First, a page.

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California opinion nixes declaw ban; CVMA claims victory


Sacramento, Calif. — The Department of Consumer Affairs (DCA) deemed West Hollywood's declaw ban unconstitutional.

Sacramento, Calif. — The Department of Consumer Affairs (DCA) deemed West Hollywood's declaw ban unconstitutional.

In an opinion sought by the California Veterinary Medical Association (CVMA), state legal authorities overrode the 2003 city ordinance that called the procedure a crime.

dvm Business STAT

The December report claims West Hollywood officials have no authority to supersede the California Veterinary Medicine Practice Act, which classifies cat declaws as a legitimate surgical procedure to be performed by licensed veterinarians.

It's the hammer CVMA officials have been waiting for as the association continues to fight copycat ordinances in other California municipalities, Executive Director Valerie Fenstermaker says. The state, a hotbed for animal activism, leads the nation when it comes to challenging controversial veterinary medical procures. During the 2003-2004 legislative session, California lawmakers rejected a bill to outlaw cat declaws statewide, and last year, the Senate almost considered a canine ear-cropping ban.

"When you read the opinion, it's very clear that someone has to be in charge of veterinary practice, and that should not be local ordinances," Fenstermaker says. "It would really hamper veterinary procedures if every local community could decide what could or could not be done, regardless of what the state allows."

Inside the opinion

Echoing Fenstermaker's sentiment, the Department of Consumer Affairs opinion reads: "Such local regulation of veterinary practice in different jurisdictions would ultimately create a chaotic and confusing situation where it would be difficult for licensed veterinarians to know which veterinary procedures are legal or not depending on jurisdiction."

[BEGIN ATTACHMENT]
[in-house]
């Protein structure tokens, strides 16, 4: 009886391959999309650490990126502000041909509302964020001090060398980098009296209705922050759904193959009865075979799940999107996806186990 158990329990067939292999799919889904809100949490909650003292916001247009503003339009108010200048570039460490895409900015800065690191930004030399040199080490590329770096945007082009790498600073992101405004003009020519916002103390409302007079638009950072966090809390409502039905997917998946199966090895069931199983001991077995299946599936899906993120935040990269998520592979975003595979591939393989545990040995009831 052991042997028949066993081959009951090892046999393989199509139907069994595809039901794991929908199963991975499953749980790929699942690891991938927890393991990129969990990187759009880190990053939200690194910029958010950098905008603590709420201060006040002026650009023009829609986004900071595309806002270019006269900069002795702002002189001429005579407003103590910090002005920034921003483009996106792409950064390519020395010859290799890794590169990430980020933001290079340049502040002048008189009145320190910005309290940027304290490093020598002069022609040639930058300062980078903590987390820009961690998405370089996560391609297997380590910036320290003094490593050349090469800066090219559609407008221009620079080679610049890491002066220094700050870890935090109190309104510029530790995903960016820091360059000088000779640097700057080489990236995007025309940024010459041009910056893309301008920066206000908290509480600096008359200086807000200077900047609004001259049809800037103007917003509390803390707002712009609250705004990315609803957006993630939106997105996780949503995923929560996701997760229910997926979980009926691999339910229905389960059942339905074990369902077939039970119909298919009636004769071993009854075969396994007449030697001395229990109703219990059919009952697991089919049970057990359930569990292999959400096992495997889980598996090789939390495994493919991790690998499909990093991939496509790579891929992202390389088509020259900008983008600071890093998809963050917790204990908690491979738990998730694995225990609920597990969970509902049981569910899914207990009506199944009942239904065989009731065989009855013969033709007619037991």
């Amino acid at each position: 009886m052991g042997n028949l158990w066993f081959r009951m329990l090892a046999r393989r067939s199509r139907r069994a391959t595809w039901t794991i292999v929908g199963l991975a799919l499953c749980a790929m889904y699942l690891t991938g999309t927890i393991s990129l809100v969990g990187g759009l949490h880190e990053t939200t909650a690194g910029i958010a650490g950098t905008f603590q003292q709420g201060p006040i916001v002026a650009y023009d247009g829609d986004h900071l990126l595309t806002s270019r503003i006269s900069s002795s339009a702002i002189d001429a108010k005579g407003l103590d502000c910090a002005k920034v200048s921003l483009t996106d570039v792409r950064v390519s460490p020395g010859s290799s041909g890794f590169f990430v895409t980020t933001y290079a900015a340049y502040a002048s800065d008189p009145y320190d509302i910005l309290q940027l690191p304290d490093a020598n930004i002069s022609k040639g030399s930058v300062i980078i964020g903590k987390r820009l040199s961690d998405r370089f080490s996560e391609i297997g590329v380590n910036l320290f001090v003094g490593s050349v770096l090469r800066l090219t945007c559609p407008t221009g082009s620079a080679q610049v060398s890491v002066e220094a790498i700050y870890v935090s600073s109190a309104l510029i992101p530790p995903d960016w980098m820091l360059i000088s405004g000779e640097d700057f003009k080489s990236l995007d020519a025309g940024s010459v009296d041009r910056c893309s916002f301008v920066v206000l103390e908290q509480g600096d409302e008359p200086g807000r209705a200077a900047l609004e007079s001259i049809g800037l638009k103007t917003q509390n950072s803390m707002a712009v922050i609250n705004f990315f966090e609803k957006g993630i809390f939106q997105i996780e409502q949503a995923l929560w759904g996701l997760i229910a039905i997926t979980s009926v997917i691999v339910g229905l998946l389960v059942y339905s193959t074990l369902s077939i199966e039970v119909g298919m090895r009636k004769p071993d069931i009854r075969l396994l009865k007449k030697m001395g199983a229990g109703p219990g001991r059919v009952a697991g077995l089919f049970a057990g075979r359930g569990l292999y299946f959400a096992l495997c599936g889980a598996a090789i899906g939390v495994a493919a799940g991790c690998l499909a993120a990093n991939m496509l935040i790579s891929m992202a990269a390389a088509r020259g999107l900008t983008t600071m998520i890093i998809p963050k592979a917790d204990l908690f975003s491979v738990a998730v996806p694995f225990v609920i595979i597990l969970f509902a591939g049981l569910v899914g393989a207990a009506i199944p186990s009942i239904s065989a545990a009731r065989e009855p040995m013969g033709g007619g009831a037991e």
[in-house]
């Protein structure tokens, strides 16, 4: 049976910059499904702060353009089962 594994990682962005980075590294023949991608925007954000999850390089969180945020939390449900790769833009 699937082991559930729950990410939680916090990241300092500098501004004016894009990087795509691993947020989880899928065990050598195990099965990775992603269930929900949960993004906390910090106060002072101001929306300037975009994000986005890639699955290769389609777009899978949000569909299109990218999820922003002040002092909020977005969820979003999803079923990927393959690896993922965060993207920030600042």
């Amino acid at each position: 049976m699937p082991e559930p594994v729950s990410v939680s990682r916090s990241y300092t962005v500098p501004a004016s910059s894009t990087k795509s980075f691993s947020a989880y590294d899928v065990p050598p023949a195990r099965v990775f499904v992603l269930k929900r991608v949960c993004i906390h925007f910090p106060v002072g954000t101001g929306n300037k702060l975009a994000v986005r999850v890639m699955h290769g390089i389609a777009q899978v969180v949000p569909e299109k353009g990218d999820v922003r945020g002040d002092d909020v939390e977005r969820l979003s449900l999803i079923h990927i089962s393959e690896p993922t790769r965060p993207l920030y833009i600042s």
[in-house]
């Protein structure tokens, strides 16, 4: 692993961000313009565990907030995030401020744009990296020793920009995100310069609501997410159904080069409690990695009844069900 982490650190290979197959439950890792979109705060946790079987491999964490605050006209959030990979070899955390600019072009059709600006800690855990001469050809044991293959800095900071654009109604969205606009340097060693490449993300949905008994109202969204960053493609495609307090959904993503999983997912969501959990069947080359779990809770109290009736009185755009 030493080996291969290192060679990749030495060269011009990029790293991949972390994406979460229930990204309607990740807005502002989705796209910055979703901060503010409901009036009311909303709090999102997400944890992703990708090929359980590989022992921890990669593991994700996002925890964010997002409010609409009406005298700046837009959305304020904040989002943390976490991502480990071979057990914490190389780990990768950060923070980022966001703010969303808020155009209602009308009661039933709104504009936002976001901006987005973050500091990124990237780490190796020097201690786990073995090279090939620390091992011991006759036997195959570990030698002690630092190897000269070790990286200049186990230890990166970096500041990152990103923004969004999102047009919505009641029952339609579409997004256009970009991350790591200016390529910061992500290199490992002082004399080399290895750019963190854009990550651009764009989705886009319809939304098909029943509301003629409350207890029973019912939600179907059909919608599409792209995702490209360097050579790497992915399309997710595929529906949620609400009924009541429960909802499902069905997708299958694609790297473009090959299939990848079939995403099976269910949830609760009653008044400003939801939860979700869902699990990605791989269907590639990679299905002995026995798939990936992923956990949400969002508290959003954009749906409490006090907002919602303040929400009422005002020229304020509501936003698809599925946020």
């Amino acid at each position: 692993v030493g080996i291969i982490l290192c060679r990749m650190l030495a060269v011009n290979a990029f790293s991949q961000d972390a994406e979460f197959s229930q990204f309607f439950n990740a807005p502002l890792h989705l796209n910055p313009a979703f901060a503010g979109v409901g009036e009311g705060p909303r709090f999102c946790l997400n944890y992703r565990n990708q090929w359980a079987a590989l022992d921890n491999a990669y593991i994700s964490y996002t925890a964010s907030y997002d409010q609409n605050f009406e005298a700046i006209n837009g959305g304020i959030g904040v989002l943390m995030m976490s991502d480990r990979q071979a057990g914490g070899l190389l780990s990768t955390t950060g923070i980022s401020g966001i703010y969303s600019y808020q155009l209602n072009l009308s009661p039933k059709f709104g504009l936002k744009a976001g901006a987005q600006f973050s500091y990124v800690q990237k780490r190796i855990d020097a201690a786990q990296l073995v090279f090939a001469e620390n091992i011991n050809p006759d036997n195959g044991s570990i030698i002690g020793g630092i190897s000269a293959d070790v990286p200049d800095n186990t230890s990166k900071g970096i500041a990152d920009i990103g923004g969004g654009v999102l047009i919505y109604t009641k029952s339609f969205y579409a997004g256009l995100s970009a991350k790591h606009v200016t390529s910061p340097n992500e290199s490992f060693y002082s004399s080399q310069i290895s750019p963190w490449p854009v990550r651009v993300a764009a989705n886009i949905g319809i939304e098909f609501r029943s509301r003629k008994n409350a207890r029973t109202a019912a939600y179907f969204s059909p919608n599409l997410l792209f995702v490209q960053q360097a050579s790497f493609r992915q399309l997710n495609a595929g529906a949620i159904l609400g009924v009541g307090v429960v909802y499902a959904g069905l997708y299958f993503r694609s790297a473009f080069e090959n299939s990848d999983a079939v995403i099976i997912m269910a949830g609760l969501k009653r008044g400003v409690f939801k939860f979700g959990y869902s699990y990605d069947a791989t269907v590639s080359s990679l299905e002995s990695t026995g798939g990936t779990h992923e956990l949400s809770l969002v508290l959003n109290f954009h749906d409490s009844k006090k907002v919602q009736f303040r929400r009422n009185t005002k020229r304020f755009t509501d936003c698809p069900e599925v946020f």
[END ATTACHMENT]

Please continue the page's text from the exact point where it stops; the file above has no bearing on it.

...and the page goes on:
This means, Fenstermaker adds, that the handful of veterinarians practicing in West Hollywood aren't governed by local law that makes it a misdemeanor crime to perform "an onychectomy or flexor tendonectomy procedure by any means on any animal" within city limits. That's until West Hollywood officials decide the challenge the Department of Consumer Affairs ruling.

According to state law, the California Attorney General's office recognizes the department's opinion until it is challenged, thereby forcing the officials to determine the validity of the position. At presstime, West Hollywood did not have formal plans to address the state, but after requesting a copy of the opinion from DVM Newsmagazine, the mayor's Chief of Staff Hernan Molina admits officials were waiting for the decision.

"We'll definitely jump on that," he says.

Bottom line

In a Jan. 7 letter to practitioners, CVMA President Jon Klingborg, DVM, states, "The CVMA has notified the West Hollywood City Council of this important decision and will continue to inform all California communities that the veterinary practice act is the highest authority in regulating the practice of veterinary medicine."

Klingborg adds in an interview with DVM Newsmagazine: "Could a veterinarian in West Hollywood who decides to declaw a cat have his license taken away? The answer is no."

In practice

That's a relief, says Dr. Mark Hiebert, whose West Hollywood practice was visited by city investigators upon rumors he was still preforming the "criminal" procedure.

Hiebert, fearing breaking municipal law could land him in front of the Veterinary Medical Board, says he never performed declaws after the ordinance passed, and although requests for declaws in his office have always been rare, he disagrees with the city's "backdoor" attempt to ban the procedure.

"The decision to ban declaws in West Hollywood was never an election issue and was not decided by the veterinary community; it was decided by someone on council who got on this bandwagon to micromanage this profession, which is already covered by state and national boards," he says. "For us, this law removed a tool we felt the veterinary profession has policed very well."

The ruling also protects pet owners from minority agendas, Hiebert adds.

"There's all kinds of reasons this is important," he says. "It's important to the consumer. It's about pet owners and what they can do in their own city. Logically when you think it through, allowing a city to ban a procedure is just not right. City councils shouldn't be allowed to make decisions that really have no science behind them."

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